Southern Express Co. v. Byers
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240 U.S. 612 (1916)
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U.S. Supreme Court
Southern Express Co. v. Byers, 240 U.S. 612 (1916)
Southern Express Co. v. Byers
Submitted March 2, 1916
Decided April 3, 1916
240 U.S. 612
ERROR TO THE SUPREME COURT
OF THE STATE OF NORTH CAROLINA
Rights and liabilities in connection with interstate shipments depend upon acts of Congress, the bill of lading, and common law principles accepted and enforced by federal courts.
In order to determine the validity and effect of restrictions upon liability contained in bills of lading issued by carrier for interstate shipments, applicable schedules on file with the Interstate Commerce Commission are material, and held error to exclude them in this case.
The common law rule long recognized in the federal courts is that mere mental pain and anxiety are too vague for legal redress where no injury is done to person, property, health or reputation, and so held in an action against an express company, that the consignee of a casket and grave clothes, who admittedly sustained no pecuniary damage by reason of delay in delivery, was not entitled to recover any damages whatever for mere mental suffering occasioned by such delay.
165 N.C. 642 reversed.
The facts, which involve the right of a shipper to recover damages for the mental anguish caused by delay in arrival of an interstate shipment, are stated in the opinion.
MR. JUSTICE McREYNOLDS delivered the opinion of the Court.
Claiming damages solely on account of mental anguish occasioned by failure promptly to deliver a casket and
grave clothes intended for his wife's burial, and accepted by plaintiff in error with knowledge of the facts at Asheville, North Carolina, for transportation to Hickory Grove, South Carolina, Byers recovered a judgment against it for $250, and this was affirmed by the Supreme Court of North Carolina. 165 N.C. 542.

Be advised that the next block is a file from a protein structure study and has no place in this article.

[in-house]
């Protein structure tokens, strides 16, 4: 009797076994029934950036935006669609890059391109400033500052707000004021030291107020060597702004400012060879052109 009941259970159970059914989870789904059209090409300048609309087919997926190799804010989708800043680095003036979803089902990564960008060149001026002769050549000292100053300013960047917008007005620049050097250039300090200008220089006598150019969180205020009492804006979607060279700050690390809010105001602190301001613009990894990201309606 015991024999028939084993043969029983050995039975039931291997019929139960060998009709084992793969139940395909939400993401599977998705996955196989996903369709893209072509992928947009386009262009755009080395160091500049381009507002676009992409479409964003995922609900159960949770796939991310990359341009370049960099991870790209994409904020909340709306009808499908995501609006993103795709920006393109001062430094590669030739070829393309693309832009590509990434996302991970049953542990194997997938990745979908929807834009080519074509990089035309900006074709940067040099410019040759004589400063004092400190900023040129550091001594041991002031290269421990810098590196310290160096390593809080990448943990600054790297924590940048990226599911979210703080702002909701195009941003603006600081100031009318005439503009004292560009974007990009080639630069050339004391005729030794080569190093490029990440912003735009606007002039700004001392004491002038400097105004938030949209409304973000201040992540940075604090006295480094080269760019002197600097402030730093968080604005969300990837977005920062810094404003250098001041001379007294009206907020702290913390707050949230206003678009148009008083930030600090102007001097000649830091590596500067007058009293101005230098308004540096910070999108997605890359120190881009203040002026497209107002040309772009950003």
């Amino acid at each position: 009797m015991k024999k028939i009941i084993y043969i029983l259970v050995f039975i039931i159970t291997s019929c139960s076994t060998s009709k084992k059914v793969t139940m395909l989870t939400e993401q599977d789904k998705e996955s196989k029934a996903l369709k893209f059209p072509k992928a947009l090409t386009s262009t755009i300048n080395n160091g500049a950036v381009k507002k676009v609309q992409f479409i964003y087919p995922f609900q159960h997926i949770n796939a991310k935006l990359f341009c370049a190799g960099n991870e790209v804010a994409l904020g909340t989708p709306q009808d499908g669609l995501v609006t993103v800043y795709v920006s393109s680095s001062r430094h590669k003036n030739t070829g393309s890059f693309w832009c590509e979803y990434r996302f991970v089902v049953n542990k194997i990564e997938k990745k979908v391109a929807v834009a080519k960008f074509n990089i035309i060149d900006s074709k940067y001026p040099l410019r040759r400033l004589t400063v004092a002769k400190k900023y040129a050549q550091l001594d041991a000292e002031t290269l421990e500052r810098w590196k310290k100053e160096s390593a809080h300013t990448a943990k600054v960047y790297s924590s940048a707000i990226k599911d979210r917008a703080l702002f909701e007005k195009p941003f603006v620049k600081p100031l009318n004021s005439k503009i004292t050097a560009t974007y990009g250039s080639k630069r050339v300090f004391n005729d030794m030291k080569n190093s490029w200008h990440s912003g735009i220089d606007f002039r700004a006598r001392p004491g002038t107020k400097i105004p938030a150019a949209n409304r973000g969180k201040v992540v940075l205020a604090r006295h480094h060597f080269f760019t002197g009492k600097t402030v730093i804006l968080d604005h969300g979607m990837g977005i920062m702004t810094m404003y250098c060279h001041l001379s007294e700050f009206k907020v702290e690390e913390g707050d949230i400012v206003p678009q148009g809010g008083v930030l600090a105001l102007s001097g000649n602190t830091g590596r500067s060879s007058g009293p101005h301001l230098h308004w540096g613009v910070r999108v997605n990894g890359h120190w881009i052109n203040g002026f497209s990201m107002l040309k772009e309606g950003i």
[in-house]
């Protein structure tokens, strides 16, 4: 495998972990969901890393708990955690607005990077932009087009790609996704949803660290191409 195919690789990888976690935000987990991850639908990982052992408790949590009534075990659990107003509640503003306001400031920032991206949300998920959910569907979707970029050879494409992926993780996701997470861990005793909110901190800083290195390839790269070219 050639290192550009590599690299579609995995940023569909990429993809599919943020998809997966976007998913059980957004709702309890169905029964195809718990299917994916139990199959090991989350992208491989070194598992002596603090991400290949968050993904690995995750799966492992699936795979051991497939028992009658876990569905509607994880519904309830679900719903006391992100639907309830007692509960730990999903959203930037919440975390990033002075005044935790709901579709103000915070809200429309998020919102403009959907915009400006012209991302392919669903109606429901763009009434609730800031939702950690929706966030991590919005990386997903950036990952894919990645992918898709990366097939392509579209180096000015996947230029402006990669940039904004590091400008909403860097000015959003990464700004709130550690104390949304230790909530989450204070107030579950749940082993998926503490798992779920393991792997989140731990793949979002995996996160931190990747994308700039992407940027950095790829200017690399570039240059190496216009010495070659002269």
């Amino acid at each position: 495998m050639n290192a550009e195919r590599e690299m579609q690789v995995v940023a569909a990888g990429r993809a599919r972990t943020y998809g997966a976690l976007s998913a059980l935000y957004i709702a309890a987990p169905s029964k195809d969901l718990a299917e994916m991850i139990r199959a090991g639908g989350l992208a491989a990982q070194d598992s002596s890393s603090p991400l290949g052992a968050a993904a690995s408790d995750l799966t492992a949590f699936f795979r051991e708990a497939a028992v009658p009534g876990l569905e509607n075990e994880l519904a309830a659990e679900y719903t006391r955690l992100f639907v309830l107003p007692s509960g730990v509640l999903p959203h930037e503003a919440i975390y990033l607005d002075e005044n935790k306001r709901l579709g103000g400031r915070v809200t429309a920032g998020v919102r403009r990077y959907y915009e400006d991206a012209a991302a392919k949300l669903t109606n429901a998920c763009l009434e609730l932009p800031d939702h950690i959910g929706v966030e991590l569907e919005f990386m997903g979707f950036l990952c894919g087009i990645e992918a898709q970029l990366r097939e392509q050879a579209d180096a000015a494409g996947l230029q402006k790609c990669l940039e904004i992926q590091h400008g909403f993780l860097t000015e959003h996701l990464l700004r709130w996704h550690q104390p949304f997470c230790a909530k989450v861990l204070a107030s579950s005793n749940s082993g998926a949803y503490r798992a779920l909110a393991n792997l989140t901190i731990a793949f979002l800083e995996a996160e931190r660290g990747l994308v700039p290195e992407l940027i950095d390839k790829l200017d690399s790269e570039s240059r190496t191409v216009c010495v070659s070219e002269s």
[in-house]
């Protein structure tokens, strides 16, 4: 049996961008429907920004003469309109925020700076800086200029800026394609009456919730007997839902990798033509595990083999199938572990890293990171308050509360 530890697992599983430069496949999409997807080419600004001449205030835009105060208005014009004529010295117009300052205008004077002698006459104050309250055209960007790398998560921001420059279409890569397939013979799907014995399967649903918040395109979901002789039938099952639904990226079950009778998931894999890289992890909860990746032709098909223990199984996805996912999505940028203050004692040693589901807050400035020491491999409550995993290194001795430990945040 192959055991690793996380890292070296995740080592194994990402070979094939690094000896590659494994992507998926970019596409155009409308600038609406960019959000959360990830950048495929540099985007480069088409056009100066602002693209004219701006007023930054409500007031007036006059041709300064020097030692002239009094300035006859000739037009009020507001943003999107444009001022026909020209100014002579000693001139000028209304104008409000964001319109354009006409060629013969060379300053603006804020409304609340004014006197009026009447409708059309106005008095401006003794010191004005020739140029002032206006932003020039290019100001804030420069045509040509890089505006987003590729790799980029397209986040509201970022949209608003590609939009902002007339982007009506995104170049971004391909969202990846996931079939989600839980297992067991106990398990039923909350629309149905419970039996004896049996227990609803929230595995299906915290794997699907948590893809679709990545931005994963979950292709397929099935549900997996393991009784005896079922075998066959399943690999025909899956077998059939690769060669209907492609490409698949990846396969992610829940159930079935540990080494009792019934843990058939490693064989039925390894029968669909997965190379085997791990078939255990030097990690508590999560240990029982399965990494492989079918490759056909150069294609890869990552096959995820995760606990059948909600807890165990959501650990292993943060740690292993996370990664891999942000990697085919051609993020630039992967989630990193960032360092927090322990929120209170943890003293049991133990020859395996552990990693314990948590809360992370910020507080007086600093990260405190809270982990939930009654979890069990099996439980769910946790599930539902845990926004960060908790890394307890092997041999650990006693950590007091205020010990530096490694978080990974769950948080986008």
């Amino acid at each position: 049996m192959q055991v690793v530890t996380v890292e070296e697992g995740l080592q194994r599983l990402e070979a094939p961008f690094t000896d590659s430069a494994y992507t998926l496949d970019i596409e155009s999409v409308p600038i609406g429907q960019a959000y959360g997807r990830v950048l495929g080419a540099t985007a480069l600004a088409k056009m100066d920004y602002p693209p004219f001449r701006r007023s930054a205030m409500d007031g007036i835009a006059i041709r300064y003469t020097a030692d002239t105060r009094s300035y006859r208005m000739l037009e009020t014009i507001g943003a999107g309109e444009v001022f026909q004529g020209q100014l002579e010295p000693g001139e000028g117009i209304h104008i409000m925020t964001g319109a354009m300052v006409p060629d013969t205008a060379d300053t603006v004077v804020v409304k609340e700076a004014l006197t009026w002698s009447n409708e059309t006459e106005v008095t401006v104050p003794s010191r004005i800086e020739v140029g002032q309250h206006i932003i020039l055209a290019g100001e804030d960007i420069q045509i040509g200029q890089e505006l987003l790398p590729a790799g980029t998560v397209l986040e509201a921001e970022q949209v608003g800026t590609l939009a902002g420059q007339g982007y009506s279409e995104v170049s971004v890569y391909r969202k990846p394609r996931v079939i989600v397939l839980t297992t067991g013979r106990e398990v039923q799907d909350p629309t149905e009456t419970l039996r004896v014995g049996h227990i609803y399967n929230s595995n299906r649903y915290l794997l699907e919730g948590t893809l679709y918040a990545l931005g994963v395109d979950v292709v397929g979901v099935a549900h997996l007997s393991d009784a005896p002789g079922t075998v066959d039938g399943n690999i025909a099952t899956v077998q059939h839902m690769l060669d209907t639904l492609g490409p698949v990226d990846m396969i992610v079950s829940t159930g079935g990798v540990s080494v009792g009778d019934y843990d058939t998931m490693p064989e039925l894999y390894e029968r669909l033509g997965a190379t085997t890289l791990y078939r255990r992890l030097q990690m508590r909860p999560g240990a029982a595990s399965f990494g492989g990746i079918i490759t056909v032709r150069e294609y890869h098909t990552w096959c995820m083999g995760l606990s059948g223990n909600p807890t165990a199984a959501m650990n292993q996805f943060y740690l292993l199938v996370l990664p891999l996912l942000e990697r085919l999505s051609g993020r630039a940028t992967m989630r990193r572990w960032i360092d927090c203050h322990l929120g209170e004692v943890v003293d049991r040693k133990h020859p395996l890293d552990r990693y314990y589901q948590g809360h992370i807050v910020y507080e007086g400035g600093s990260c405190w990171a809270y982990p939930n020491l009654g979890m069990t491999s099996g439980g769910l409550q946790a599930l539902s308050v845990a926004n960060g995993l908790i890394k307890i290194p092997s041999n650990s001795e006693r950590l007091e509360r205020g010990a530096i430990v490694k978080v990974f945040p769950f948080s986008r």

In defense, the Express Company averred that, while engaged in interstate commerce, it received the described articles at Asheville and transported them to Hickory Grove; that, as required by Act of Congress approved June 29, 1906, and amendments, it had filed a schedule of rates with the Interstate Commerce Commission; that, at time of shipment, it issued a bill of lading limiting liability to $50; that it had paid the shipper the full amount expended by him in purchasing the articles; that no present liability exists, and, especially under the laws of the United States, it is not responsible for such damages as those specified.
There was put in evidence a duly executed receipt for $64.17,
"being in full payment for one coffin delivered to Southern Express Company at Asheville, North Carolina, on April 1st, 1912, by John Byers, to be shipped to Sarah Moore, Hickory Grove, South Carolina,"
and Byers testified that
"the Southern Express Company paid him for all the money he had paid out on the casket and other things contained in the shipment, but did not pay him anything for damages."
The bill of lading was also introduced. It specified no value, and undertook to restrict the carrier's liability to $50. Clause 1 is copied in the margin. * Objection was sustained to a seasonable
offer by the company to prove its schedules of rates on file with the Interstate Commerce Commission.
Manifestly the shipment was interstate commerce; and, under the settled doctrine established by our former opinions, rights and liabilities in connection therewith depend upon acts of Congress, the bill of lading and common law principles accepted and enforced by the federal courts. In order to determine the validity and effect of restrictions upon liability contained in such bills, it is important, if not indeed essential, to consider the applicable schedules on file with the Commission. Adams Express Co. v. Croninger, 226 U. S. 491; C., B. & Q. Ry. v. Miller, 226 U. S. 513; C., St. P., M. & O. Ry. v. Latta, 226 U. S. 519; Wells, Fargo & Co. v. Neiman-Marcus Co., 227 U. S. 469; Kansas City Southern Ry. v. Carl, 227 U. S. 639; Mo., Kans. & Tex. Ry. v. Harriman, 227 U. S. 657; Chicago, R.I. & Pac. Ry. v. Cramer, 232 U. S. 490; Boston & Maine R. Co. v. Hooker, 233 U. S. 97; Pierce Co. v. Wells, Fargo & Co., 236 U. S. 278; N.Y. &. Norfolk R. Co. v. Peninsula Exchange, 240 U. S. 34.